10 Ways to Protect Social Media Passwords From Hackers

10 Ways to Protect Social Media Passwords From Hackers
Don't Use the Same User Names for All Accounts
Definitely Don't Use the Same Passwords
Go Random With Passwords
A Password Manager Could Be Useful
If You Don't Go Random, Use Special Characters
Hackers Love Money
Don't Trust Anything Until You Know You Can
Don't Go to Unsavory Websites
Make Two-Factor Authentication Your Friend
Hope the Company Is Secure
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10 Ways to Protect Social Media Passwords From Hackers

Security breaches are becoming all-too frequent, with hackers hitting all manner of victims. Here are some best practices to help keep your data safe.

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Don't Use the Same User Names for All Accounts

Hackers love when users employ the same user name across different services. After all, if users have the same handles on social networks, they might also use them on banking and other sites, making it easier to identify a person and obtain his or her password. Having different user names on various sites might be annoying, but it's critical.

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Definitely Don't Use the Same Passwords

If using the same user name is a bad idea, using the same password is even worse. In the event an account is hacked and login credentials are obtained, it's extremely easy for hackers to try out the password elsewhere. And the worst part is, they'll get the access they want. So, be sure to use different passwords on every site; repurposing passwords is a bad idea.

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Go Random With Passwords

Creating passwords that are entirely random and have nothing to do with your life is another smart move. Hackers often use clues harvested from social media sites and other places to take some guesses at what a person's password might be. Create passwords that are in no way related to you.

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A Password Manager Could Be Useful

In recent months, password managers such as 1Password have become useful tools for those who want to improve their security and privacy. A password manager app houses all your passwords in one place, enabling quick access to accounts from the app. Better yet, the password manager can create passwords for you, which makes it even more difficult for account credentials to be cracked via brute force or other similar attacks. Think seriously about a password manager.

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If You Don't Go Random, Use Special Characters

If creating a random password is too difficult, the next-best option is to make a not-so-random password extremely complex. Simply using letters and numbers will do nothing to stop hackers. Instead, users should use special characters, such as "&," "@" and other symbols, to make passwords more difficult to guess. The days of using only numbers and letters are over.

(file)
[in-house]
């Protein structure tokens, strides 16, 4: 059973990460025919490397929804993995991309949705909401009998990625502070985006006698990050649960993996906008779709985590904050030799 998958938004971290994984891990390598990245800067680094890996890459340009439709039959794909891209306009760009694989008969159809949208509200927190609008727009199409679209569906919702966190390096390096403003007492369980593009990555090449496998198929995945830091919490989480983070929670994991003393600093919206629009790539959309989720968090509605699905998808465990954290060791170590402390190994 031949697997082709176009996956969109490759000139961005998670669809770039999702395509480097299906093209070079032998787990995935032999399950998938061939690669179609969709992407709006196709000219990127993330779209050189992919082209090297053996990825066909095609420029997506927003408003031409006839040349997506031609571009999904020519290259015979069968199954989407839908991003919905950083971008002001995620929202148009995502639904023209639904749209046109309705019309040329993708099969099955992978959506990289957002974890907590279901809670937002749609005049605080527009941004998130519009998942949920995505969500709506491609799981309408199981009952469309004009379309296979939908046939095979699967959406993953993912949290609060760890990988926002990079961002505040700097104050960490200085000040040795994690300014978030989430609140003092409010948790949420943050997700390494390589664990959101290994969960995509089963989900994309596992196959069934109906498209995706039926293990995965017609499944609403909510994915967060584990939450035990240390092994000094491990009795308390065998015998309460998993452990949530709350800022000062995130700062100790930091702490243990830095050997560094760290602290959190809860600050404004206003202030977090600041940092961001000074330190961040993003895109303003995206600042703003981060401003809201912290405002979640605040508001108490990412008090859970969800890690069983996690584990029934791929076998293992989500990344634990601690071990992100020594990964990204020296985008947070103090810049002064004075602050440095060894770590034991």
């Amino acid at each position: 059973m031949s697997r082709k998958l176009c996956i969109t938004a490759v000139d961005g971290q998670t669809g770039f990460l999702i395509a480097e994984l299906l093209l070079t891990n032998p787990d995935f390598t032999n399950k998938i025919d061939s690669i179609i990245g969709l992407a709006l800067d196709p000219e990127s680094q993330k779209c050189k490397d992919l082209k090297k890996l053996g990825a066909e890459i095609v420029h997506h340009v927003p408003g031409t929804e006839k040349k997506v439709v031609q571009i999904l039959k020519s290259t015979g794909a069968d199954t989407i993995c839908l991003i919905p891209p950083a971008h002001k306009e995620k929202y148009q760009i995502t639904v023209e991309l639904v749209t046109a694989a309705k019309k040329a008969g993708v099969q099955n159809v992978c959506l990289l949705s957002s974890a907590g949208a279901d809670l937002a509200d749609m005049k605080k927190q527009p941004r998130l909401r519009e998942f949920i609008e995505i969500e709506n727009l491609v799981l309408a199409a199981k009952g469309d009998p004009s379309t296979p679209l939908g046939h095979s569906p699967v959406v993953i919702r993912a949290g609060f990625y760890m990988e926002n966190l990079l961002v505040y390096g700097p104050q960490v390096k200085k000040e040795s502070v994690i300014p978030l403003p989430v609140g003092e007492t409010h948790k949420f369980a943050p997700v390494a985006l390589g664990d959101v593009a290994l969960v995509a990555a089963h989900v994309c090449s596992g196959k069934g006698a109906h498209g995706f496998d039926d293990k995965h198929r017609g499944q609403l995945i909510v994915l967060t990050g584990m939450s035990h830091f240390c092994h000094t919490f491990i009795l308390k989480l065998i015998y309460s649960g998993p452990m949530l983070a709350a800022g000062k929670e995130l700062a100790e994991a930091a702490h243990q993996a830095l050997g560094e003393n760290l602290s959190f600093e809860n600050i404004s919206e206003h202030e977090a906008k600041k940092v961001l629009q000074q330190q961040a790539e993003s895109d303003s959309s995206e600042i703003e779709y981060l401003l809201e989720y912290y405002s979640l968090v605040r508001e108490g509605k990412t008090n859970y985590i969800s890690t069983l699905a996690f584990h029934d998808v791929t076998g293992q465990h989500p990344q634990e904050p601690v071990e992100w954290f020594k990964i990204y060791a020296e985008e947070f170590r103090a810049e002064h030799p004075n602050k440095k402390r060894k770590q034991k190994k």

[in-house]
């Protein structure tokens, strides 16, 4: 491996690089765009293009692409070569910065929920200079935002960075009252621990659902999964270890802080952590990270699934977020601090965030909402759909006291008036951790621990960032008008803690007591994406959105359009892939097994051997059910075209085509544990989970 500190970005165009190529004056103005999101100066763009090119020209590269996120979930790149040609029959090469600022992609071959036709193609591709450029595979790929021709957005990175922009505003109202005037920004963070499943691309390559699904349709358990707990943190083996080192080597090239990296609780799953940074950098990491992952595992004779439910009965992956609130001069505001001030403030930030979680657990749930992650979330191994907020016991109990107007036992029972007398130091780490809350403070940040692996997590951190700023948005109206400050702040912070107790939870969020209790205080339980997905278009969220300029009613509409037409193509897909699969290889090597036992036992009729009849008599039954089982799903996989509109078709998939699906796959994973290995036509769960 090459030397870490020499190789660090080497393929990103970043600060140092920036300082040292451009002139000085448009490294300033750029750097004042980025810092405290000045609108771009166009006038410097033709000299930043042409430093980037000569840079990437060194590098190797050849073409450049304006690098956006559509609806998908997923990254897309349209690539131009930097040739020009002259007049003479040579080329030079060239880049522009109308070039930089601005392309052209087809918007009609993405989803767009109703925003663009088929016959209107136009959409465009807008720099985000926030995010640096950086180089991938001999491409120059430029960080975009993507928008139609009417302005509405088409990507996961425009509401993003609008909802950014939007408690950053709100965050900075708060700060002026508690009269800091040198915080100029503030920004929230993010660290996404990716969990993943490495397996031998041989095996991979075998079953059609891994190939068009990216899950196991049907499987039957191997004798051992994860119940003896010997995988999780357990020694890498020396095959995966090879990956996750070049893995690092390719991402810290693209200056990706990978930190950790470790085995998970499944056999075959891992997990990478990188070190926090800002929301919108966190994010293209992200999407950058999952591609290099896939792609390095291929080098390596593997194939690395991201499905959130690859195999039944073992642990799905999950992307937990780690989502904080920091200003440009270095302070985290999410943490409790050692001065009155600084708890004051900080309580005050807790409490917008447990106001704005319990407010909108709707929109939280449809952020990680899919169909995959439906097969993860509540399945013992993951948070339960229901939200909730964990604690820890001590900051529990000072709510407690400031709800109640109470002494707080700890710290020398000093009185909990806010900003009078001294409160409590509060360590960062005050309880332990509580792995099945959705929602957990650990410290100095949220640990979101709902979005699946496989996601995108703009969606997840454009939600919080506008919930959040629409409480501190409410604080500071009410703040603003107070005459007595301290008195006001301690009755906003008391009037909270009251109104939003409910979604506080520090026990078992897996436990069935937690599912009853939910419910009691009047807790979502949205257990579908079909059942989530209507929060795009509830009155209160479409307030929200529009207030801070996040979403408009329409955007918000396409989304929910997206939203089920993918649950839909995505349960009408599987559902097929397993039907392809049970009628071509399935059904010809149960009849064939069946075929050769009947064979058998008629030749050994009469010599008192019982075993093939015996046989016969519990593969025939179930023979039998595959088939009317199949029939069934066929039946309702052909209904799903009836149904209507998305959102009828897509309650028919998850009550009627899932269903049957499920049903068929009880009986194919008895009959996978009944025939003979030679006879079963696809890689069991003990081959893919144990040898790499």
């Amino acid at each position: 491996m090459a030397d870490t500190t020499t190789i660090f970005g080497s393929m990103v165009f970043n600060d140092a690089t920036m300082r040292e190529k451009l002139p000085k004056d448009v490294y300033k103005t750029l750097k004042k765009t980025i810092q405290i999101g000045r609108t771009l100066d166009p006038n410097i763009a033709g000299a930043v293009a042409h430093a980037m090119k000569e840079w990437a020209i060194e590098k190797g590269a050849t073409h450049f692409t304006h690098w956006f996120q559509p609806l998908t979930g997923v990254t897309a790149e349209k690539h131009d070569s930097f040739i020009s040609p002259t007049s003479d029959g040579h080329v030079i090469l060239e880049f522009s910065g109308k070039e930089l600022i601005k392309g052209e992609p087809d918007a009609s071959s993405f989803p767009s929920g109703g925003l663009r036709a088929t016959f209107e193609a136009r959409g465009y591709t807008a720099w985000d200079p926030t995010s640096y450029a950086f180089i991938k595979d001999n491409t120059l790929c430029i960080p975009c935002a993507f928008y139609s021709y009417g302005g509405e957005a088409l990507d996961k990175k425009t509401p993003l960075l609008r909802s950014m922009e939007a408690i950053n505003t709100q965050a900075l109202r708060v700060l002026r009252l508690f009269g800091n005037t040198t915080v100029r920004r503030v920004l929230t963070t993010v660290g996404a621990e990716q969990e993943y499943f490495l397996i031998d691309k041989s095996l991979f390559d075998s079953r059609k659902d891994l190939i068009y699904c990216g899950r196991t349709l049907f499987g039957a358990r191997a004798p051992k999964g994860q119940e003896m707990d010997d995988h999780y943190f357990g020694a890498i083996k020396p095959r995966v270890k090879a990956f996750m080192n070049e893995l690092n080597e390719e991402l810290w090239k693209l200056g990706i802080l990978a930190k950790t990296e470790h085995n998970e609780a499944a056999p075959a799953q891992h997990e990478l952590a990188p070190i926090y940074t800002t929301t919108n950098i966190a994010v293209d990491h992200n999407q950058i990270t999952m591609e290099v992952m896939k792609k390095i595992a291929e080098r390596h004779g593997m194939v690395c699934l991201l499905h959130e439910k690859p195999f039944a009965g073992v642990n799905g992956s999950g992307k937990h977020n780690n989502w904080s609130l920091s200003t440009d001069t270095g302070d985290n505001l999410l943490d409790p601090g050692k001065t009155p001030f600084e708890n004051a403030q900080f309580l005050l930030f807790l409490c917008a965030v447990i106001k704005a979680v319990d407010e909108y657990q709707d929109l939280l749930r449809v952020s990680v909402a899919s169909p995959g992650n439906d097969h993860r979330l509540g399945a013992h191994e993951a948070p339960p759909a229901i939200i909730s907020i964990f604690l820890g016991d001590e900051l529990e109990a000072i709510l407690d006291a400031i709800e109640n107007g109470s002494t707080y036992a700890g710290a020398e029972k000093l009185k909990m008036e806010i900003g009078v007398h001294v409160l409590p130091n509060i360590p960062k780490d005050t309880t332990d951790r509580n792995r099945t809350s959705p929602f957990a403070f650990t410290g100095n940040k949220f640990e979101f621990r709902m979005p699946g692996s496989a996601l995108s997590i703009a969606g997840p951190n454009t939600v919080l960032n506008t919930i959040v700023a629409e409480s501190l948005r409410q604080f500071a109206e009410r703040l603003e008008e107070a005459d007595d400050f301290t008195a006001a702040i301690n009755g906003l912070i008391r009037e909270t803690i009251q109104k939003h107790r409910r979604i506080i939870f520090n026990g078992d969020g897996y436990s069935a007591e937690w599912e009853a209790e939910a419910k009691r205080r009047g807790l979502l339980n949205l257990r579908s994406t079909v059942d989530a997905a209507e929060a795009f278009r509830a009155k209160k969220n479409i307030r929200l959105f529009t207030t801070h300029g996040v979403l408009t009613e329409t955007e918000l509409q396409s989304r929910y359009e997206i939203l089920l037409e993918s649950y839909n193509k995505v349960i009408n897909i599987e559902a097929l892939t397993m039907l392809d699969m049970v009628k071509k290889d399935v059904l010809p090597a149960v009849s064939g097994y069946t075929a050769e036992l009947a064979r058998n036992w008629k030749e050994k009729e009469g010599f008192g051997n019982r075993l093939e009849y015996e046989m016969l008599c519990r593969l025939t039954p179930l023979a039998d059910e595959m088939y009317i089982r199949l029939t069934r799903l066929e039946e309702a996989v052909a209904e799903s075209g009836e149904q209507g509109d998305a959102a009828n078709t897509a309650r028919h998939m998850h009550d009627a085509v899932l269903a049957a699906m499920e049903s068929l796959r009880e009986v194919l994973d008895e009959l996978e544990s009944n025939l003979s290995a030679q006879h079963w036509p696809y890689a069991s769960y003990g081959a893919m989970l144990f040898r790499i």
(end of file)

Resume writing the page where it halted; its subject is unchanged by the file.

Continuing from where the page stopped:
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Hackers Love Money

Although it's sometimes unavoidable, stay away from as many financial-related sites, or even those that ask for credit card information. In many cases, hackers are targeting e-commerce sites, financial institutions and similar services. Staying safe might mean limiting which cards you use online or, perhaps, using only prepaid cards.

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Don't Trust Anything Until You Know You Can

It's imperative users don't fall for phishing scams—in the vast majority of cases, those scams will lead to a person's credentials getting hacked. With that in mind, don't trust any links, emails or anything else that seems out of place. Today's security environment requires being extremely vigilant and only going to sites and clicking on links when a user knows for sure that it's safe. Hackers have become extremely proficient at using phishing scams to steal login credentials, and they aren't showing signs of slowing down.

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Don't Go to Unsavory Websites

At the same time, there are some Websites across the Internet that might be more prone to third-party hacks than others. While you might type the URL into the browser and actually reach that destination, it's possible the site is crawling with malware, ransomware or any number of other issues. Not every popular site is free from trouble, but users are less likely to find issues there than if they head to unsavory sites or those they haven't been to before.

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Make Two-Factor Authentication Your Friend

Two-factor authentication is arguably one of the most important features to maintaining security. Two-factor authentication requires users to input a password, as well as a code that might be sent to a phone or email address. Logging in requires two points of contact with the user, which could prevent many hackers from gaining access to an account.

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Hope the Company Is Secure

In the end, after you've put in place all of the security measures you can have, realize that security is only as good as the platform you are using. Even if you don't get hacked, it's entirely possible—and becoming increasingly frequent—that a company you've done business with will get hacked instead. Unfortunately, even the most cautious among us can get stung by hackers simply because a company doesn't do enough to protect user credentials.

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